The Dublin Mail: Or Intercepted Correspondence; to which is Added, a Packet of Poems

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J. Johnston, 1822 - 144 páginas

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Página 138 - Know ye the land where the cypress and myrtle Are emblems of deeds that are done in their clime? Where the rage of the vulture, the love of the turtle, Now melt into sorrow, now madden to crime...
Página 22 - I ihink on the hours I have sat on your knee, And the roll and the leer of your bonny blue ee; On the cut of that beautiful wig which you wore, And the curl of those whiskers, which now are no more : When I think on your front which, despising the Ways Of thin Dandies, was ready to burst through your stays ; When I think on your leg that has suffered so much From the gout, love, — and, Oh ! when I think on your crutch, I rejoice in the thought of still lending a hand To enable...
Página 89 - ... arming, Or rather not diminishing the MIGHT Which yet must firmly guarantee our right. And now, my friend, let me recount the pleasure Which we experience here beyond all measure. Nothing on earth can equal the delight With which the people, morning, noon, and night, Receive us and our FRIEND, th' illustrious Man, Whose air and affability they scan With such emotions as bespeak their 1 y, And shew them friends to order and to R y. When first I meditated this excursion, I look'd for pleasure,...
Página 19 - To receive ihe great man for whom nobody car'd, Till we heard he intended to scatter his money In Dublin, to render us joyous and funny. His presence and party no doubt will do good To all wholesale retailers of animal food ; To fruiterers, grocers, and dealers in spirit, And trades that are nameless, though not wanting merit. The first news that stirs I will write you again, Provided I'm in a true musical strain; Therefore, DICKY, adieu, still live and be merry, And remember your crony and friend,...
Página 49 - EPISTLE FROM THE CATHOLIC ARCHBISHOP OF DUBLIN TO THE POPE. TROY to his sovereign Lord the Pope Sends greeting, with the humble hope That he will not reproaches fling On Catholics, who love their King; But still who are in duty bound To bend with rev'rence to the ground, And shew their homage countless ways, To him who keeps the blessed keys Of heav'n's own bright celestial paddock ; Like him of yore* who mark'd the haddock ir
Página 24 - tis so strong you should wish to desert it, Into punch, my dear G , we can quickly convert it; — For we've cut out a branch from the Boyne (that has merit,) Right staunch orange water for mixing the spirit. WHISKEY PUNCH shall by Southey be sung to the skies, And champaign and white brandy shall yield up the prize ; And each loyal soul that belongs to the Boyne Is in hopes that you'll knight it, the same as Sir Loin. Come along then, my GY, and hasten my joys, Come, and do like the Prince of all...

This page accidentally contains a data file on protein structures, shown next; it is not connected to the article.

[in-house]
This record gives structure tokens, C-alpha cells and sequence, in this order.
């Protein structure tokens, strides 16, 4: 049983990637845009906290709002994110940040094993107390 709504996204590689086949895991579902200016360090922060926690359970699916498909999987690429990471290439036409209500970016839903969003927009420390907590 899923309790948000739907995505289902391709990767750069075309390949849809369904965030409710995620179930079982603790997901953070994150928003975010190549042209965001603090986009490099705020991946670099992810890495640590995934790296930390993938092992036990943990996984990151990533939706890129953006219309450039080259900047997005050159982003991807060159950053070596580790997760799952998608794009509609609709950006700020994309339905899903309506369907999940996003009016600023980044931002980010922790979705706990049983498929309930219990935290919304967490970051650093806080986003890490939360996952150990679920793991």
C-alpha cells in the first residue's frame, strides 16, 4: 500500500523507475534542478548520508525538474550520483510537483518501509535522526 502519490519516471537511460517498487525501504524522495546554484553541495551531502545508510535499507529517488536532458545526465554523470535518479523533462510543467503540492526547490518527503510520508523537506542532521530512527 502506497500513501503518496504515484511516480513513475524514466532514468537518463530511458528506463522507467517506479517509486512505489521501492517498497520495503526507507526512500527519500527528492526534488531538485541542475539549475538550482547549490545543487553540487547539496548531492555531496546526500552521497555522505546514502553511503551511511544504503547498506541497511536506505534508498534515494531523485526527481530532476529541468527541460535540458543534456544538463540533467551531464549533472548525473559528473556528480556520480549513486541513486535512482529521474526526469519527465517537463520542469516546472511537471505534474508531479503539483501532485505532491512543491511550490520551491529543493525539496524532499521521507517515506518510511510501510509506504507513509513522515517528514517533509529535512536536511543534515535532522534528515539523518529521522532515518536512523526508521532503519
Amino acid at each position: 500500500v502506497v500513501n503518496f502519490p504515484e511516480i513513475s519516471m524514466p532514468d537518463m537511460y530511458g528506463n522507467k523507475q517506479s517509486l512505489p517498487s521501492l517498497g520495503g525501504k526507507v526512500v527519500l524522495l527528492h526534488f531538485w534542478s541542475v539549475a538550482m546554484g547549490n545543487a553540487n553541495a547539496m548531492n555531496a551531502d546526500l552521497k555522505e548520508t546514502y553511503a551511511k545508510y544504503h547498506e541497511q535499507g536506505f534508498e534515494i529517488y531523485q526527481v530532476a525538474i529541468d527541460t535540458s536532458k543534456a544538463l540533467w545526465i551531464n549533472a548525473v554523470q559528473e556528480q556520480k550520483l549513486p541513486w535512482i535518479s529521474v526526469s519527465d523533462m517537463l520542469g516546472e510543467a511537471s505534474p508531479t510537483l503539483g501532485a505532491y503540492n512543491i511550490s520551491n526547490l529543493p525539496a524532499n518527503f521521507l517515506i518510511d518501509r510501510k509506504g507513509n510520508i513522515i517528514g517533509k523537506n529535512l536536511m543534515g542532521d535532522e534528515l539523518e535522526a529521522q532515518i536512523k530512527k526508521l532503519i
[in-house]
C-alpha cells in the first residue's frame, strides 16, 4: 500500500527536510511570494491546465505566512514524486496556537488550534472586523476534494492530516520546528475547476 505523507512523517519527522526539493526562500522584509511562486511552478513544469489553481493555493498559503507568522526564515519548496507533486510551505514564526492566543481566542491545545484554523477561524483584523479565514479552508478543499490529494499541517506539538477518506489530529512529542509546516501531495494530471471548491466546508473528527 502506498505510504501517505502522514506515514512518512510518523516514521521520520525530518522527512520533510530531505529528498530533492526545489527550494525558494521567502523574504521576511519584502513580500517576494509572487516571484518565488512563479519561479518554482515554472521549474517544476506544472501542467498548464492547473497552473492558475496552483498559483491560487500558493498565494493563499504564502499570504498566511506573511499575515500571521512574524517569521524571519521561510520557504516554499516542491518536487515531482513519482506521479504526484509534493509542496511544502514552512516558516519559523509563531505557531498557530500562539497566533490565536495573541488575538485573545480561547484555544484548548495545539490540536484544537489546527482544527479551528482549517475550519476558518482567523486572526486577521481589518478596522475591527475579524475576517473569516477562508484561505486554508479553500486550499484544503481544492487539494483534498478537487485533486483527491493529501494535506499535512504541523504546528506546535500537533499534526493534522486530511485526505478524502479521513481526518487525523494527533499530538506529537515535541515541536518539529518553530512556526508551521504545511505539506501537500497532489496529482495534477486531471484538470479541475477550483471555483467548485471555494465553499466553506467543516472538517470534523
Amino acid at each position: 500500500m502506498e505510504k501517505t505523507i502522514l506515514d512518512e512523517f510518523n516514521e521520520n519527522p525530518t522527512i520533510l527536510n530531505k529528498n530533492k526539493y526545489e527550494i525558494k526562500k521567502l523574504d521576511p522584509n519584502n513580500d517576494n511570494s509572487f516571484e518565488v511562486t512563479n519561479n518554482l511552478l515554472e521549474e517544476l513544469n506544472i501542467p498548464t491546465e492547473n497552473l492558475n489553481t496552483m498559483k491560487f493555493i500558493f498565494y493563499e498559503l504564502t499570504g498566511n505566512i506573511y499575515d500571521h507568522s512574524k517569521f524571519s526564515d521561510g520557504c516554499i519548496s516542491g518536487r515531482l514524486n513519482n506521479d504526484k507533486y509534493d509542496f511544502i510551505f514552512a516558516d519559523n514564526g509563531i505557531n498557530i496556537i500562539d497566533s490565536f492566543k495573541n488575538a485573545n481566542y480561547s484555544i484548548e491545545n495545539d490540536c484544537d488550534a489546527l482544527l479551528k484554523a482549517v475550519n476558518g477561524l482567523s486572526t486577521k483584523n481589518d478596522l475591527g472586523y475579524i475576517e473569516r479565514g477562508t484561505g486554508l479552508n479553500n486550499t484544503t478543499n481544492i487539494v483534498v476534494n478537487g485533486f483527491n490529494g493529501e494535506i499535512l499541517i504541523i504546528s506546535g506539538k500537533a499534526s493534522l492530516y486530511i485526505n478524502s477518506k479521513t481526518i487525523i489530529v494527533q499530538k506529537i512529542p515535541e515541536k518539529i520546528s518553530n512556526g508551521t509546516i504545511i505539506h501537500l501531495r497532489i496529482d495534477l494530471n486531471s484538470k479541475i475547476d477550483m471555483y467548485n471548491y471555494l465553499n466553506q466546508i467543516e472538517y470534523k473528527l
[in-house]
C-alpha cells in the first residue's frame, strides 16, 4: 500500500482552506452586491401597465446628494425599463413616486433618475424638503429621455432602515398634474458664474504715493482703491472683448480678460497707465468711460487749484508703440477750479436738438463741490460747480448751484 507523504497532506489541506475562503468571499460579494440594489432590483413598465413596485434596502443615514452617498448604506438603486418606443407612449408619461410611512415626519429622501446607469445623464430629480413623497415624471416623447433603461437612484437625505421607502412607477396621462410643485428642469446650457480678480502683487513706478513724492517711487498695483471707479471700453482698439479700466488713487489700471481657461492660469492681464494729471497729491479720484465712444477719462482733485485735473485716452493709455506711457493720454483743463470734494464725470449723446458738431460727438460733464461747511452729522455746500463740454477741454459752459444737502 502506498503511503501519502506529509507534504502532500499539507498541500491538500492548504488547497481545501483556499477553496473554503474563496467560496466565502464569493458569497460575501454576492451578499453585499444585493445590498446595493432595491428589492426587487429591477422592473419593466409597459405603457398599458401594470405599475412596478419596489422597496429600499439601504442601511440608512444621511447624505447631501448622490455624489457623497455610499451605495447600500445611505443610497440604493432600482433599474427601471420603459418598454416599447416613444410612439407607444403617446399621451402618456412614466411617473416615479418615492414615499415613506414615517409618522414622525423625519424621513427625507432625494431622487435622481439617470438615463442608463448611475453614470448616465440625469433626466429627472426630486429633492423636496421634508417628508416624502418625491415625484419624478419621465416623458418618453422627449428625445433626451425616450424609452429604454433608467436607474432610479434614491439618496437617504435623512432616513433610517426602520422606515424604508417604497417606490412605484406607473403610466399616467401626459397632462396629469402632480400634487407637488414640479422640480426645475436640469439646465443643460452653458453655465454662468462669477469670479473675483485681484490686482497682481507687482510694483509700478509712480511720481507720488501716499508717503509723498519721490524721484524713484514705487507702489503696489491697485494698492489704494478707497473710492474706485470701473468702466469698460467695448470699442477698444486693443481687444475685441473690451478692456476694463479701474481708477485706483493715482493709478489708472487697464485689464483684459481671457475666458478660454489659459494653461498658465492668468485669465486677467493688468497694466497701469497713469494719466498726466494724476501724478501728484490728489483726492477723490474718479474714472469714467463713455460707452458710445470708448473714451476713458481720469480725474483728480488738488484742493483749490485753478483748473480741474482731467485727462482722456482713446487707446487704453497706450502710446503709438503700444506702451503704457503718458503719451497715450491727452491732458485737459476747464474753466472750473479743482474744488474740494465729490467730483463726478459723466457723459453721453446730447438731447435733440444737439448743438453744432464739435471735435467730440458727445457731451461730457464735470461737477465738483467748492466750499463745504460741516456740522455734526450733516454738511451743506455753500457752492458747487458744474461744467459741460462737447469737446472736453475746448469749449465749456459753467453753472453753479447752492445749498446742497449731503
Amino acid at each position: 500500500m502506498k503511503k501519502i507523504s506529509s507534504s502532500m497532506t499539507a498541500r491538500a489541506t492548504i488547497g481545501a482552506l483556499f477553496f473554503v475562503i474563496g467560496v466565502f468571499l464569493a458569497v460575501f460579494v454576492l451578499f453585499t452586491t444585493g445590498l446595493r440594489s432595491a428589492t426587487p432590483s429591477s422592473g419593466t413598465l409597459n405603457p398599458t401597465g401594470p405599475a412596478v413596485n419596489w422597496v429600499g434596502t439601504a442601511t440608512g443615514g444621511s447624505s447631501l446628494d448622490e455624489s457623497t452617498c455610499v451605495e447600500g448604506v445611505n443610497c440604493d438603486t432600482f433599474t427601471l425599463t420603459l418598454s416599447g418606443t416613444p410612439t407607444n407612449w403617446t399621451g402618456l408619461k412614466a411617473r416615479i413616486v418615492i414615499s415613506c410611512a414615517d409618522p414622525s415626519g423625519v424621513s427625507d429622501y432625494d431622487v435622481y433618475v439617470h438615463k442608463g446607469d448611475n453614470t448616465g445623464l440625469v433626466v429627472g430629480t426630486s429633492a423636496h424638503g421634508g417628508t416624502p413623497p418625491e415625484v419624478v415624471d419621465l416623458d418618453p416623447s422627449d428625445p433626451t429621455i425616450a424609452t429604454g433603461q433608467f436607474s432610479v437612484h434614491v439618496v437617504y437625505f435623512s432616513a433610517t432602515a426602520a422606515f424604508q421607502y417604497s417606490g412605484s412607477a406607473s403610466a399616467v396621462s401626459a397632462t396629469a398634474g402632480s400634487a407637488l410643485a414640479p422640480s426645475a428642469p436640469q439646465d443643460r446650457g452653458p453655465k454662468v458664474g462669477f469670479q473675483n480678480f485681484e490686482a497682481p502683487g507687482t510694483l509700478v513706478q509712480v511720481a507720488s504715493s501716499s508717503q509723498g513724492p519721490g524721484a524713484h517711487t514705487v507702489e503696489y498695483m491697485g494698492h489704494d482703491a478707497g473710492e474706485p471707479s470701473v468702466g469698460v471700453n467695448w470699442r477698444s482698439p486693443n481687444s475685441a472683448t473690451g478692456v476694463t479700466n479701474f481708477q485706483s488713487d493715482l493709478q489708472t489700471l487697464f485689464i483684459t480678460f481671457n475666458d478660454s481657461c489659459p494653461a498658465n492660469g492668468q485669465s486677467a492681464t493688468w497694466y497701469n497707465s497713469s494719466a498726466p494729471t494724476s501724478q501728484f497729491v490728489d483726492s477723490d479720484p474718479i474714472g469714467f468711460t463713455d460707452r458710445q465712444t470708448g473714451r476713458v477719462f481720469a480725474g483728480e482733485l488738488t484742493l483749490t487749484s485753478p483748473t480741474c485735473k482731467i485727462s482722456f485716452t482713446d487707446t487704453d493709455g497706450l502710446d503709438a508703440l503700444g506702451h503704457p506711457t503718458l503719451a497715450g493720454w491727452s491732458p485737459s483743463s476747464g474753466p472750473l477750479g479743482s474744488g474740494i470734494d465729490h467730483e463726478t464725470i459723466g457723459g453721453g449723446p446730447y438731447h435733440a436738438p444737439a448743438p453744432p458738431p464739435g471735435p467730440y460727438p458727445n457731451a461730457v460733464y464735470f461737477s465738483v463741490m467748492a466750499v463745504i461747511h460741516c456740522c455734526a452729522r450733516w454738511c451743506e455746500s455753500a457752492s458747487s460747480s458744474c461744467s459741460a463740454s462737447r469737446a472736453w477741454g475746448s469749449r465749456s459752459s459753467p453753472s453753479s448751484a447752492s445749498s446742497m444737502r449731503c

Página 64 - And all of small capacity, May gain the language all at once, E'en if you were the first-rate dunce. Now to conclude this my oration, I'll give you, Sire, a dissertation On all my own immense perfections, Divided into several sections. First, then, I am completely pat in All tongues from Adam's down to Latin, Polish'd (as one may say) ad...
Página 22 - He is snoring behind me in bed, and, no doubt, His long promis'd Dukedom is dreaming about: By the bye, love, he'll take up this letter to you, And wont come back here before Sunday or so; Then, if you come to-morrow, pray don't take it ill, If I do all the honours myself with good will. I have been reading Pope's Eloisa all through, And it kindled such heavenly fancies of you, That the whole of my soul has expanded to night, And, like my mould candle, here melting outright. When I...
Página 118 - And oh, you told us not to fret, And said you'd make us happy yet, — Remember that you don't forget. Oh, wira, wira strue !" circumstances which gave occasion to the address, agreed to by the Lords and Commons of Ireland, induces me for a few days to delay giving a final answer; trusting that the joyful event of his Majesty's resuming the personal exercise of his Royal authority, may render it only...
Página 50 - And there admit a numerous bevy Of lords and gentlemen, to pay Their court in turn, and go away. However, to oblige us all, He sent his SEC. to LORD FINGALL, And bade him kindly intimate That he would wear his robes of state, And in a private chamber take The best address that I could make. We went — and humbly let me tell, His MY received us well. He held his hand most kindly out, And smil'd ; while each, in turn devout, Gave, as became a pious servant, A kiss most orthodox and fervent; Still...

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